Jill McGuire and Kelly McMahn with cakes
Bill Greenbaltt | UPI

Cakes – lots of cakes – will be distributed throughout the area. Finding the pieces of public art can be a fun family project.

NOTE: Because of the unloving weather on Valentine's Day, the Burning Love Festival will be held from 6-9 p.m. Feb. 18. The event will still include vendors, entertainment and the Burnin’ Love 25 foot Heart of Fire.

Burning Love | Feb. 14 | Art Hill

(Yes, there will be tents and warming stations)

4:30 – Family friendly crafts & activities

Pulitzer Foundation for the Arts
Provided by the foundation

In a recent conversation with my daughter, who works in the arts, I said that I liked to know about the artist before seeing his or her work.

She disagreed, saying that the art should be experienced on its own by each person. Expectations could cloud the impressions created.

I understand her view, but coming into something cold makes me feel vulnerable (which I’m sure she would say is a good thing) and the journalist in me wants to have done homework.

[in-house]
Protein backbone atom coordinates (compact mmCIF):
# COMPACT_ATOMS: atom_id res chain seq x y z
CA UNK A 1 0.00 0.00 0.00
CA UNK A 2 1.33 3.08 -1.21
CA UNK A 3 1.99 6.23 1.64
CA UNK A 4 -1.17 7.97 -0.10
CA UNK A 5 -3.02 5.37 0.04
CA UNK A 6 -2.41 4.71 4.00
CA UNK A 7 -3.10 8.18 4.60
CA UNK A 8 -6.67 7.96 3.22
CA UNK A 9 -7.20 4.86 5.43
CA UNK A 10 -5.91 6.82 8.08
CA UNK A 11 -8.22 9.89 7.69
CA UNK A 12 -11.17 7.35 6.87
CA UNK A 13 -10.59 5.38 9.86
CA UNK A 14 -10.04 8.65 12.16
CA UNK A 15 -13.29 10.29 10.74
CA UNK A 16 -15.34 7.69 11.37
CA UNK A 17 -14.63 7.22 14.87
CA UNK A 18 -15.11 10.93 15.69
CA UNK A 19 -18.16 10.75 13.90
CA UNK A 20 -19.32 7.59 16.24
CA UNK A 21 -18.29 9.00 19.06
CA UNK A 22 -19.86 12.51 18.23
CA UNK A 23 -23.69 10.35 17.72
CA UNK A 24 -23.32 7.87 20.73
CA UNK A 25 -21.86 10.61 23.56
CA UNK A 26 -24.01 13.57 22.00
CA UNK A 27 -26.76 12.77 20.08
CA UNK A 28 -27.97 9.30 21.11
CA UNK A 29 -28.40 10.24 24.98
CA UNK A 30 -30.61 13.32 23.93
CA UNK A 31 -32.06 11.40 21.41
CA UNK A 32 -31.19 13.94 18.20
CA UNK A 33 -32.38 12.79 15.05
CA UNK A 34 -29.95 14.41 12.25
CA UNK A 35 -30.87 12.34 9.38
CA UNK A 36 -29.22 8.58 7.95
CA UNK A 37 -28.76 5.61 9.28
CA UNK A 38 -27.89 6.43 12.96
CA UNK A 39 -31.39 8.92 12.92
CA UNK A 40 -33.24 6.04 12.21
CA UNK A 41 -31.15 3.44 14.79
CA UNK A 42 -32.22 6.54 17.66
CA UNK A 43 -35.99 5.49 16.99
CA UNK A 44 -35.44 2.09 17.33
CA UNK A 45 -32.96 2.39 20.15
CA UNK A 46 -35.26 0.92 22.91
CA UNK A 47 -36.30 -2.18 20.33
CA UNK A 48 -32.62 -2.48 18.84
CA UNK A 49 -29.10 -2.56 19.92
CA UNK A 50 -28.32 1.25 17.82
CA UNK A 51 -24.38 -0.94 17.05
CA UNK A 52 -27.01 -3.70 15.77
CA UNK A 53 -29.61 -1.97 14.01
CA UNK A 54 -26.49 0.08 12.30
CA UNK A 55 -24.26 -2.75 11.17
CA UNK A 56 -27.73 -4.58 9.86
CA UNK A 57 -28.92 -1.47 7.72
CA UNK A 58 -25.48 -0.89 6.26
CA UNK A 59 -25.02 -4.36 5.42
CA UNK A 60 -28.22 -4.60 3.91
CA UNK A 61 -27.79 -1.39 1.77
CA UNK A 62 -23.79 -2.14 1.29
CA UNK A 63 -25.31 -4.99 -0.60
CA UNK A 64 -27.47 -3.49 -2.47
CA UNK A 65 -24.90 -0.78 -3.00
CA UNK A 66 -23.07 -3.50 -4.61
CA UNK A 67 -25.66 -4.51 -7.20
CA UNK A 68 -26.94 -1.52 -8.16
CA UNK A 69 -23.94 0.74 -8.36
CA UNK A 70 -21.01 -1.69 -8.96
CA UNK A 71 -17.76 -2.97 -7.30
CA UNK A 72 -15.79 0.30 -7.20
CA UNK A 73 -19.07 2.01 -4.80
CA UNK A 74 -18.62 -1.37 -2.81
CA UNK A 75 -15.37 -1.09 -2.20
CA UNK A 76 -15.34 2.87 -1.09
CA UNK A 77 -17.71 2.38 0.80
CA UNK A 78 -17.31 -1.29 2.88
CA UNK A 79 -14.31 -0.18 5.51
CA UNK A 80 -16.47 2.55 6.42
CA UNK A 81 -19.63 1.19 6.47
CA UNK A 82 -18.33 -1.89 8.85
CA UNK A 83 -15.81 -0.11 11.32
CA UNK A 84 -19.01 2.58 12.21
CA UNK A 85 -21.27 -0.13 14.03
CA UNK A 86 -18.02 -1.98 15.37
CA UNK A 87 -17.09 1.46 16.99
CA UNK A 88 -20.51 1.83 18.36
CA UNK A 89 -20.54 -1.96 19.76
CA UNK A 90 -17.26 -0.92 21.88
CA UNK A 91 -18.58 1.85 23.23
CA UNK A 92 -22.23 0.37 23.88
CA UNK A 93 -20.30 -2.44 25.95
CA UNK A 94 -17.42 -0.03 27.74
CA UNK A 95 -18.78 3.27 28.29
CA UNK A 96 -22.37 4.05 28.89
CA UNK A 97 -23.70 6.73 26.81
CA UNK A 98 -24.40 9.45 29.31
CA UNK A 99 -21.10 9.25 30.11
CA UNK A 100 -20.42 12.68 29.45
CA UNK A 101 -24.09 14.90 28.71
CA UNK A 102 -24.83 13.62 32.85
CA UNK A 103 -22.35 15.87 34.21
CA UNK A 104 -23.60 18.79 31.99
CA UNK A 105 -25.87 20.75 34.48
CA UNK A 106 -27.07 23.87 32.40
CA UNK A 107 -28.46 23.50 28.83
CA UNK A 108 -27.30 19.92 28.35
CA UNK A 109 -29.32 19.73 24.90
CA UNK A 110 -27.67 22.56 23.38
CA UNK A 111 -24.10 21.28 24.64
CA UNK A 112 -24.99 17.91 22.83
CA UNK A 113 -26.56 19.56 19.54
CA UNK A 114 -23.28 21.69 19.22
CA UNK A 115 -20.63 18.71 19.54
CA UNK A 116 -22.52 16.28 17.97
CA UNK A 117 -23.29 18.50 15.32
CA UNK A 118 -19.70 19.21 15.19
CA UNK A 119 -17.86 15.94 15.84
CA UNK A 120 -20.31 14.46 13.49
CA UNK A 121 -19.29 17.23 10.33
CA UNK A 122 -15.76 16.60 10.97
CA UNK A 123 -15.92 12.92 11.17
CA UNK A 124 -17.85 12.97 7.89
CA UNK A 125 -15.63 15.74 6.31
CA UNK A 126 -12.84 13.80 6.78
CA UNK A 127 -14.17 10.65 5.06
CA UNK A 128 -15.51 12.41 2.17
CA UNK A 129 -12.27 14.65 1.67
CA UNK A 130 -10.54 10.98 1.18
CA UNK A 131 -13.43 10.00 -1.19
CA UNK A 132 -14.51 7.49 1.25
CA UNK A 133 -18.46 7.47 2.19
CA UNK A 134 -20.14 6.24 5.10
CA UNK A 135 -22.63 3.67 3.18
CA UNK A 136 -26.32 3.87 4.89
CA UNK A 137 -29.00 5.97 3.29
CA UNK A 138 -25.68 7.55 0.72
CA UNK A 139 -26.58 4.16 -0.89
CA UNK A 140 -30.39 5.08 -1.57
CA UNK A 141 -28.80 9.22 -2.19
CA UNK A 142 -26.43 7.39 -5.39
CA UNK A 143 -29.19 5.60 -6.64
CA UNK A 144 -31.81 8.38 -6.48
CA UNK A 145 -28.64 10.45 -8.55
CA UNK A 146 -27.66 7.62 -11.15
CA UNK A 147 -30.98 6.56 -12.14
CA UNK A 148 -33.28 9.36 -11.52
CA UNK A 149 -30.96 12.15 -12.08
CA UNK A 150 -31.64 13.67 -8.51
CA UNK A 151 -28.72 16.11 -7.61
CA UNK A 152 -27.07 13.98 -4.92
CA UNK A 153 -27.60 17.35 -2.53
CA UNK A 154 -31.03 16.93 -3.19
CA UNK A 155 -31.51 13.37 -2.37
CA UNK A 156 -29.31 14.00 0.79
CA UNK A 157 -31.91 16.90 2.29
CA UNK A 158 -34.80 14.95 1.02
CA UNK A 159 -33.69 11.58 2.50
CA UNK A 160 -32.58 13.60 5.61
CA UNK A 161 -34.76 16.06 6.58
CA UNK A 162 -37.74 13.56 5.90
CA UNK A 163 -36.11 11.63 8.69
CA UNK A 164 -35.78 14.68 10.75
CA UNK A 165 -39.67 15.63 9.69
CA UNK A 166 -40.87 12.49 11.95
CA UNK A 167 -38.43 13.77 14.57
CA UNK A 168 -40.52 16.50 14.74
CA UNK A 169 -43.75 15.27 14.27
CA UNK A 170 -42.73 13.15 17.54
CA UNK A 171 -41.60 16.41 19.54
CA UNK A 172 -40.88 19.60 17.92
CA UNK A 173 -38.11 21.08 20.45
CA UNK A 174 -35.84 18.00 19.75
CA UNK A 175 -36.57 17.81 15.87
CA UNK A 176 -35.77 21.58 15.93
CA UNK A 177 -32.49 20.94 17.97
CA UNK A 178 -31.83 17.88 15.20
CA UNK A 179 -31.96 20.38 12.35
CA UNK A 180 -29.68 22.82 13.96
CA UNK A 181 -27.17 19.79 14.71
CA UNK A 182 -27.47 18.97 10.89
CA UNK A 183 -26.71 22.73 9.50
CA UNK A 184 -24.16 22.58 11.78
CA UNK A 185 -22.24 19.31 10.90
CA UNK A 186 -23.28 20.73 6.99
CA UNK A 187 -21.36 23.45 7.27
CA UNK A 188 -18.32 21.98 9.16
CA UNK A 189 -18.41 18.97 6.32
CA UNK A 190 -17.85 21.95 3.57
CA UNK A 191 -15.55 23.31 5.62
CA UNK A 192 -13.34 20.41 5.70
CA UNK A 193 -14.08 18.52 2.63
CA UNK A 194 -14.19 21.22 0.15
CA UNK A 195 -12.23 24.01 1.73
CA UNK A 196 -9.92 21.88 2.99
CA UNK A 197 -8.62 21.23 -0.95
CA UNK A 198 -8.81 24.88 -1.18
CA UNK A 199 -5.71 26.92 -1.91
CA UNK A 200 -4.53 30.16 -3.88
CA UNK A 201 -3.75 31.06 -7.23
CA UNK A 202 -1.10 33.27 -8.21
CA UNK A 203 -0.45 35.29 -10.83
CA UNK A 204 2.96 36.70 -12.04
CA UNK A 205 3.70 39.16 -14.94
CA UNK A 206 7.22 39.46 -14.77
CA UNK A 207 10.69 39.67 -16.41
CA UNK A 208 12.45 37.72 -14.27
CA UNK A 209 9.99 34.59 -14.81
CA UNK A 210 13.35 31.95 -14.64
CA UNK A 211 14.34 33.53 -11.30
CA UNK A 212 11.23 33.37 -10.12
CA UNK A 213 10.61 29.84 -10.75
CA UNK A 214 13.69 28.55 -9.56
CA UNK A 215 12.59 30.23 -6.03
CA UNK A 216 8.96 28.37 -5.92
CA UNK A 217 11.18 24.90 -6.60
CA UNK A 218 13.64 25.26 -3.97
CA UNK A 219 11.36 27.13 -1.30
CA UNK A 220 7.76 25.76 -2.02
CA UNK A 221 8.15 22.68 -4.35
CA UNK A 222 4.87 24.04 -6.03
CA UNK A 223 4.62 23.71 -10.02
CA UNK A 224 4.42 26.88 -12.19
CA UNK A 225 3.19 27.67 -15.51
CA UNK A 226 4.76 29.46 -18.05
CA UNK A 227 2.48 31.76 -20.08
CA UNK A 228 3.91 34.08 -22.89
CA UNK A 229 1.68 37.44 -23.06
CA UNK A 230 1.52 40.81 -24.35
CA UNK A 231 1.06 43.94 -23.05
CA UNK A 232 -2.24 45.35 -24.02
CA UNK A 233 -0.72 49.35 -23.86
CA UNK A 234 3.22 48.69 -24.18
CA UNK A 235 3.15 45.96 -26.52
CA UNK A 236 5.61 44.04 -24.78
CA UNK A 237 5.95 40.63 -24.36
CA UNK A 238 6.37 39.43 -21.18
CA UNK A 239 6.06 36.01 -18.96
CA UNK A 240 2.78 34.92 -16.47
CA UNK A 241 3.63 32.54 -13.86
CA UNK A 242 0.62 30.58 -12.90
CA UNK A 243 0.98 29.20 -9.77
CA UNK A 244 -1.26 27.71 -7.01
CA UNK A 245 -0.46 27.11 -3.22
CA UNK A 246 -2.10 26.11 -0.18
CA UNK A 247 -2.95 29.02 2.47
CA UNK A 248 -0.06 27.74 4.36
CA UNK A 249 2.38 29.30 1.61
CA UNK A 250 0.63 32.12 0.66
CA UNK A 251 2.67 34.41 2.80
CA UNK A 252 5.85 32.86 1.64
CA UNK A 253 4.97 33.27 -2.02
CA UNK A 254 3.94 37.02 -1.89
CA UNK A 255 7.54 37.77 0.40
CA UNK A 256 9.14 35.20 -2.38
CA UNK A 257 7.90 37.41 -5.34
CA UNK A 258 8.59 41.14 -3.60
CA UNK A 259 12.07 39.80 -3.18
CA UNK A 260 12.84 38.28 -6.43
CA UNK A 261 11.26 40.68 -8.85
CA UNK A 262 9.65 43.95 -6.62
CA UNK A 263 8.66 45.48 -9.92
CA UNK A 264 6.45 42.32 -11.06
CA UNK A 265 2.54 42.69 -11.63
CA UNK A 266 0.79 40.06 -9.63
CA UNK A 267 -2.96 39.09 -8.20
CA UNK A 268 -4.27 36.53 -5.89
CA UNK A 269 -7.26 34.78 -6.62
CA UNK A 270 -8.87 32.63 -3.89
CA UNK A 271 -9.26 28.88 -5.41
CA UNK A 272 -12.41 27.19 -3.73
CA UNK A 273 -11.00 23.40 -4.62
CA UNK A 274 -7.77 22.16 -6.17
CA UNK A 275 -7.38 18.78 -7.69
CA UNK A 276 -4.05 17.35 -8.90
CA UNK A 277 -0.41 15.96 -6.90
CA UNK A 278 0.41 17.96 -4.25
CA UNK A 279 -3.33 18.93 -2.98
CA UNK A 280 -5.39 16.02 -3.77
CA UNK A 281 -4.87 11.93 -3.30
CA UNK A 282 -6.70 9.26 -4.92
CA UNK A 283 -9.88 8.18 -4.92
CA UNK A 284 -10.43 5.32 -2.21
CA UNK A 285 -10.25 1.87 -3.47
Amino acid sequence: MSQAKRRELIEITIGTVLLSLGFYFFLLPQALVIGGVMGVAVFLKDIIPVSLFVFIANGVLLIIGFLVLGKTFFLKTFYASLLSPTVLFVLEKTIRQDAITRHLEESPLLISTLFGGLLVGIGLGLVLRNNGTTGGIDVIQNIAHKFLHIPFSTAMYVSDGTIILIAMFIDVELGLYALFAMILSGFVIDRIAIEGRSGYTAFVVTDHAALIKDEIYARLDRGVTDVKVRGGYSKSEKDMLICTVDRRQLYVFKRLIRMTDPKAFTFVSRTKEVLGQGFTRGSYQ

Richard Hayman
St. Louis Symphony

Richard Hayman, whose corny jokes and flashy suits became essential parts of the Pops at Powell and Queeny pops concerts, died Feb. 5. He was 93 years old and, according to the Miami Herald, was in hospice care in New York.

Hayman came to the St. Louis Symphony Orchestra as its principal pops conductor in 1976. And as a release from the symphony notes, he also was a highly regarded arranger and composer.

John Cage

Last week, the St. Louis Symphony Orchestra took over the Pulitzer Foundation for the Arts.

That symphony musicians play at the Pulitzer is not news. Ensembles have been bringing new works to the Grand Center neighbor for some time. But this time it was the entire orchestra and the work was a major piece by an American composer that had not be presented in this country before.

Bob Uecker, Rick Hummel and Robert Duffy were honored by the St. Louis Press Club on Jan. 21.
Bill Greenblatt | UPI

On Tuesday night, the Press Club of Metropolitan St. Louis honored Rick Hummel, Post-Dispatch baseball columnist, with its Media Person of the Year award, and it bestowed Lifetime Achievement Awards on Bob Uecker, baseball announcer, and Bob Duffy, campaign director of St. Louis Public Radio and the Beacon.

Was there a theme for the evening? Sports, sports, arts? Commentators? People whose work often touches those things that bring enjoyment to others?

OK. But what makes these folks stand out?

the jefferson statue in the Missouri History Museum
Chris Yunker | Creative Commons

1866 -Missouri Historical Society created. The private organization was started to save “from oblivion the early history of the city and the state.

1913 - Jefferson Memorial Building dedicated. It was built at the site of the main entrance to the 1904 World’s Fair with proceeds from that event.